From landscapes of round mountains covered in greens, or the sight of giant glaciers at the edge of towns... to an abundance of wildlife and exotic flora and peaceful, untouched nature as far as the eye can see, Greenland is an ever-changing land worth respectfully visiting, but also, protecting. There are ancient traditions still preserved in the small villages, unimaginable spectacles of ice, snow and winter landscapes, as well as high-rise buildings and developed areas full of things to see and do. 

Practical information


A colony of the Kingdom of Denmark until 1953, when Denmark amended the Danish Constitution, Greenland is an integral constituency in the Danish Kingdom. Following a voter referendum in 1979, the Danish parliament granted Home Rule to Greenland, thereby allowing Greenland to establish its own parliament.

In a 2008 referendum, Greenland voted yes to pursue autonomy from Denmark. Among other things, this means that Greenland has its own stance on foreign policy issues. Greenland is now moving towards full independence. However, Greenland still receives an annual subsidy from Denmark of 3.5 billion Danish Kroner (approx. $588 million USD).

Geography & Geology

Considered the largest island in the world, from the southern tip at Cape Farewell to the northern-most point at Cape Morris Jesup, Greenland measures 2,700 km (1660 mi), it covers a total of 2,184,700 km2 (843,517 mi2). This is comparable to the length of the Eastern Seaboard of the United States, stretching from the southern tip of Florida to the US-Canada border. At the widest spot, from Disko Bay to Scoresbysund, Greenland is 1,300 km (808 mi) across. 

The formation of Greenland was a long process that involved lots of traveling and time. Greenland was a part of Africa until 439 million years ago, when it separated from the continent and moved north. Two million years ago, its closer proximity to the North Pole generated the large amounts of snow that created the inland ice sheet. Even to this day, the island of Greenland is still on the move, progressing westward at a rate of two centimeters each year.

Roughly, 80% of Greenland is covered by ice. The enormous weight of the ice has depressed the middle part of the bedrock surface, pushing it approximately 250 meters (820 ft) below sea level. At its thickest, the Greenland Ice Sheet measures more than 3.3 km (2 mi) in depth.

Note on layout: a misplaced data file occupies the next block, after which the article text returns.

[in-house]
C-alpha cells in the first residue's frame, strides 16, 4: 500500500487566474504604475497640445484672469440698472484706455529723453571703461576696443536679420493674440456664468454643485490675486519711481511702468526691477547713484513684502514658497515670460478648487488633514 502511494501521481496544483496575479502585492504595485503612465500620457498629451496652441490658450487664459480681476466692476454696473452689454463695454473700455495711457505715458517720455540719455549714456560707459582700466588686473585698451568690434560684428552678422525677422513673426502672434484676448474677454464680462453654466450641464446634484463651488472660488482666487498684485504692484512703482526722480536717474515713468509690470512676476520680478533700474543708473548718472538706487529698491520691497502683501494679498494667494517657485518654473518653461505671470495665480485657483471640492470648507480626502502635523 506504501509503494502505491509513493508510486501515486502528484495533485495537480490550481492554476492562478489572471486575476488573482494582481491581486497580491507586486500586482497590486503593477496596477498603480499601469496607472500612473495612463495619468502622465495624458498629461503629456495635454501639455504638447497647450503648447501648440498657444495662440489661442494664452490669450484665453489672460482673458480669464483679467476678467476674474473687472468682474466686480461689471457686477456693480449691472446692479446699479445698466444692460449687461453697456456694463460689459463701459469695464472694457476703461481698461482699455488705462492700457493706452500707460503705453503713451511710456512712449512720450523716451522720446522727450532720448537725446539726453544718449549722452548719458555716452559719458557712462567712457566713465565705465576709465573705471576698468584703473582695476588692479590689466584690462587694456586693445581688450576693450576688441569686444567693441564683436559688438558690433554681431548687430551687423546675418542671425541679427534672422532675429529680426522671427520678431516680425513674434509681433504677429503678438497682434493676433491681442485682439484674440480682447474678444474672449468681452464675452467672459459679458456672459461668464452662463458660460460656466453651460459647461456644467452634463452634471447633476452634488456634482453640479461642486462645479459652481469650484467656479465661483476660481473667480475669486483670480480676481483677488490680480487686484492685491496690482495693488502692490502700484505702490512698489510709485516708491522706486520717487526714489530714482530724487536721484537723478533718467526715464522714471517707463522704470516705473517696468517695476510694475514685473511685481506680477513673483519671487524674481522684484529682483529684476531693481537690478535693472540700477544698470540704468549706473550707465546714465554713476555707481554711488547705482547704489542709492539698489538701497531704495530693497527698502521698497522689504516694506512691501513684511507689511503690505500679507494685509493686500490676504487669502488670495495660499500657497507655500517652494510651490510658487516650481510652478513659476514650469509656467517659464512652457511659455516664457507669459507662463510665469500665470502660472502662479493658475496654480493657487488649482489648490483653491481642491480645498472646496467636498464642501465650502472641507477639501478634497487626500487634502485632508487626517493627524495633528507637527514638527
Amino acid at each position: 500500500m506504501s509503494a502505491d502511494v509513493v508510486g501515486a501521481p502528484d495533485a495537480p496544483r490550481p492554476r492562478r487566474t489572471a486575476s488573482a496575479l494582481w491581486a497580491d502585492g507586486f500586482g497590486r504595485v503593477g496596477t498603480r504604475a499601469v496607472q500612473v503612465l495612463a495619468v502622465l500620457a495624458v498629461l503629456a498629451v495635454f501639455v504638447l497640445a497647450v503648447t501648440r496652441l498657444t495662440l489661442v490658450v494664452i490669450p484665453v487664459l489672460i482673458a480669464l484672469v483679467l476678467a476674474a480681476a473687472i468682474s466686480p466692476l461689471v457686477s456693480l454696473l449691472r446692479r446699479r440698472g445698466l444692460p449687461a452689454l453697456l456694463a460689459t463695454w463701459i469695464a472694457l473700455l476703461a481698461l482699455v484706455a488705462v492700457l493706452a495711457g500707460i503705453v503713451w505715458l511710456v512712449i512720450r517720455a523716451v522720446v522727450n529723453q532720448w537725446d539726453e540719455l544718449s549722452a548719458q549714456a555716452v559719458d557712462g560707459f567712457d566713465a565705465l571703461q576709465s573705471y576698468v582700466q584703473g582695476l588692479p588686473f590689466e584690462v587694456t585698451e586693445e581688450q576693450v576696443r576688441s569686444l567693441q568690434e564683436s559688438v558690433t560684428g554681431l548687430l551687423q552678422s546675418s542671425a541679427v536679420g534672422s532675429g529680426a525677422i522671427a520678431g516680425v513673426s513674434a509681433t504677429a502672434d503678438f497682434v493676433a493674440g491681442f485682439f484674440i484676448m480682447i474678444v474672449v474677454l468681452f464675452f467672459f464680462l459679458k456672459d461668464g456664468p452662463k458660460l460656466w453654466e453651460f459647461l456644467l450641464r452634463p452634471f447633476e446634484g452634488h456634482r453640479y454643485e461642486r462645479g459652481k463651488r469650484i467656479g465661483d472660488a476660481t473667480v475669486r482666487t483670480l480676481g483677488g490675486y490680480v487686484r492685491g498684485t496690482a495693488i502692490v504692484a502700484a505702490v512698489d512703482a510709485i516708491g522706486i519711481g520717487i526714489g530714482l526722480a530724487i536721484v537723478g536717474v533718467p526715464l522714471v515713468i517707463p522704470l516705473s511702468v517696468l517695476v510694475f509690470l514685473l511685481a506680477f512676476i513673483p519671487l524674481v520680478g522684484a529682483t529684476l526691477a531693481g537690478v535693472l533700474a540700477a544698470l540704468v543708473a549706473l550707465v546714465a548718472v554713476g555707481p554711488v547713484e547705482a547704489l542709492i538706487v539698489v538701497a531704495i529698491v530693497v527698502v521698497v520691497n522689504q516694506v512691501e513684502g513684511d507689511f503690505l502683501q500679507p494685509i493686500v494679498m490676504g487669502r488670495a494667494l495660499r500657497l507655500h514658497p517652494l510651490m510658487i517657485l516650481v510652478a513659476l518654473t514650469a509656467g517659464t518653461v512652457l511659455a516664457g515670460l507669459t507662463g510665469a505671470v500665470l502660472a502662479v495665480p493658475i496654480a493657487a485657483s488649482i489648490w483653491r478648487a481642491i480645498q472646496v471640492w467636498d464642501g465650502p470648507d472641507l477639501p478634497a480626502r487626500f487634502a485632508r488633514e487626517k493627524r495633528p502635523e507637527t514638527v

Civilization & Archeology

Arriving in Greenland 2,400 BC and disappearing around 1,000 BC, the first people to set foot in Greenland were groups of Paleo-Eskimos. Their culture became known as Independence I in recognition of Independence Fjord in northern Greenland, where a Danish archeologist, Count Eigil Knuth, first discovered their archaeological remains in the mid-1900s.'

It took almost another 2,000 years before the ancestors of the current native Inuit population arrived. The Thule people came to Greenland around 1,000 AD, bringing with them technical knowledge and the skills to build useful equipment such as the kayak and dog sled.

Present day Greenland's population is approx. 56,000 with an estimated 17,000 residents living in Nuuk, the capital. The official language is Greenlandic or Kalaallisut and the second language is Danish. Younger generations also speak a third language, typically English.


The language of Greenlanders is known as “Kalaallisut”, which actually means “the Greenlanders language”. It belongs to the Inuit-Aleut family of languages. There are four dialects in Greenland: East Greenlandic, West Greenlandic, South Greenlandic and Thule, but West Greenlandic is considered the official language.  

Since Greenland is a territory in the Kingdom of Denmark, Danish is the first foreign language children learn in school. Younger generations have learned to speak English as well, and are comfortable communicating with visitors. German and French are also spoken by some.

Money & Local Currency

As a territory in the Kingdom of Denmark, the currency of Greenland is the Danish Krone (DKK). We recommend exchanging your currency for Danish Kroner prior to your travel.

Most major credit cards are accepted in hotels, restaurants and some local establishments, but it is a good idea to bring a small amount of Danish kroner as well.

Vaccination & Immunizations

At the time of publication, no vaccinations or immunizations are required for travel to the Arctic region. However, we strongly recommend that you are up-to-date on routine vaccinations when planning any type of travel. Ideally 4-6 weeks before departure, speak with your doctor about vaccinations, immunizations and medicines that you may need.

Passport & Visa Requirements

As Greenland is part of the Danish community, entry requirements for Greenland are the same as if you were travelling to Denmark. Remember to bring your passport, as well as all documentation travel documentation. Upon entry and exit, you may be required to provide proof of identity and present a return ticket. Consult your embassy for information specific to your nationality and the current requirements.


The dominating natural landscapes, impressive mountain views and sights of glaciers and water, as well as the sounds of a remote location away from the rush of big cities, are what bring most travelers to visit Greenland and disconnect, at least temporarily, from the busy modern world.

But rest easy. Communication capabilities such as internet, TV and radio are accessible in Greenland, as well as VHF for air-traffic control. There is currently broadband internet service in the major towns, but even in remote settlements one can use a telephone and internet.